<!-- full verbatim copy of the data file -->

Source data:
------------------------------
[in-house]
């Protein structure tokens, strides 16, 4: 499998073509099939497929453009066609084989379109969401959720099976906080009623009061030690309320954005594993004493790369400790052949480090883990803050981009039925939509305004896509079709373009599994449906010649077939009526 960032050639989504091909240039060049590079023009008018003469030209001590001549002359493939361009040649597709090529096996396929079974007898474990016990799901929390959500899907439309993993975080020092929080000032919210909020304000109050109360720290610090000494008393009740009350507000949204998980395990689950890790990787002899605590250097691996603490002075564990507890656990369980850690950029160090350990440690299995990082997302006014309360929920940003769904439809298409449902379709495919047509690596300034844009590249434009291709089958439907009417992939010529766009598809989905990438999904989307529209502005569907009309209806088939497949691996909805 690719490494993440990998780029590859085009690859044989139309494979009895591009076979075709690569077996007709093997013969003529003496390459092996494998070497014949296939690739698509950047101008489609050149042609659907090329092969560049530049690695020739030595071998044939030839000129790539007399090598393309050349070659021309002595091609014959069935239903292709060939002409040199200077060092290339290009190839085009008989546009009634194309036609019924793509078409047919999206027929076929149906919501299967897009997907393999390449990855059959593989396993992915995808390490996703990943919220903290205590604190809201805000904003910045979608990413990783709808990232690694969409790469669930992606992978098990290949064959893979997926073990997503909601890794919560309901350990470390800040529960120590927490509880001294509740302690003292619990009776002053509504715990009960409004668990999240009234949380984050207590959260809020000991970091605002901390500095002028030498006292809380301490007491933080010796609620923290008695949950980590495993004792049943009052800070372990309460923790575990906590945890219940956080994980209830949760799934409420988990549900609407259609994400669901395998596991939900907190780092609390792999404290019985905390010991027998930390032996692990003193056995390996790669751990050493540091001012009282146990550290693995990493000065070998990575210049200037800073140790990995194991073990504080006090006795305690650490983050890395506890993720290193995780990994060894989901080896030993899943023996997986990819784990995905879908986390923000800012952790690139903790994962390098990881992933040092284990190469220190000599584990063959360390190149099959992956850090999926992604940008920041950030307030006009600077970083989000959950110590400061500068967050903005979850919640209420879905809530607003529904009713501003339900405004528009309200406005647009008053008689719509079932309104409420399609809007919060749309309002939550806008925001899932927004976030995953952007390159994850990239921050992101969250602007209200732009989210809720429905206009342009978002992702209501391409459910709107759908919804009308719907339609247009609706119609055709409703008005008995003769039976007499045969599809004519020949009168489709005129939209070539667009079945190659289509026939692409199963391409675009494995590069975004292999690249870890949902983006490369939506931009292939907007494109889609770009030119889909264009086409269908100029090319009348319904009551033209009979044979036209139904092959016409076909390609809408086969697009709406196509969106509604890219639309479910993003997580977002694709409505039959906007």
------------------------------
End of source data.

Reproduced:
[in-house]
């Protein structure tokens, strides 16, 4: 499998073509099939497929453009066609084989379109969401959720099976906080009623009061030690309320954005594993004493790369400790052949480090883990803050981009039925939509305004896509079709373009599994449906010649077939009526 960032050639989504091909240039060049590079023009008018003469030209001590001549002359493939361009040649597709090529096996396929079974007898474990016990799901929390959500899907439309993993975080020092929080000032919210909020304000109050109360720290610090000494008393009740009350507000949204998980395990689950890790990787002899605590250097691996603490002075564990507890656990369980850690950029160090350990440690299995990082997302006014309360929920940003769904439809298409449902379709495919047509690596300034844009590249434009291709089958439907009417992939010529766009598809989905990438999904989307529209502005569907009309209806088939497949691996909805 690719490494993440990998780029590859085009690859044989139309494979009895591009076979075709690569077996007709093997013969003529003496390459092996494998070497014949296939690739698509950047101008489609050149042609659907090329092969560049530049690695020739030595071998044939030839000129790539007399090598393309050349070659021309002595091609014959069935239903292709060939002409040199200077060092290339290009190839085009008989546009009634194309036609019924793509078409047919999206027929076929149906919501299967897009997907393999390449990855059959593989396993992915995808390490996703990943919220903290205590604190809201805000904003910045979608990413990783709808990232690694969409790469669930992606992978098990290949064959893979997926073990997503909601890794919560309901350990470390800040529960120590927490509880001294509740302690003292619990009776002053509504715990009960409004668990999240009234949380984050207590959260809020000991970091605002901390500095002028030498006292809380301490007491933080010796609620923290008695949950980590495993004792049943009052800070372990309460923790575990906590945890219940956080994980209830949760799934409420988990549900609407259609994400669901395998596991939900907190780092609390792999404290019985905390010991027998930390032996692990003193056995390996790669751990050493540091001012009282146990550290693995990493000065070998990575210049200037800073140790990995194991073990504080006090006795305690650490983050890395506890993720290193995780990994060894989901080896030993899943023996997986990819784990995905879908986390923000800012952790690139903790994962390098990881992933040092284990190469220190000599584990063959360390190149099959992956850090999926992604940008920041950030307030006009600077970083989000959950110590400061500068967050903005979850919640209420879905809530607003529904009713501003339900405004528009309200406005647009008053008689719509079932309104409420399609809007919060749309309002939550806008925001899932927004976030995953952007390159994850990239921050992101969250602007209200732009989210809720429905206009342009978002992702209501391409459910709107759908919804009308719907339609247009609706119609055709409703008005008995003769039976007499045969599809004519020949009168489709005129939209070539667009079945190659289509026939692409199963391409675009494995590069975004292999690249870890949902983006490369939506931009292939907007494109889609770009030119889909264009086409269908100029090319009348319904009551033209009979044979036209139904092959016409076909390609809408086969697009709406196509969106509604890219639309479910993003997580977002694709409505039959906007």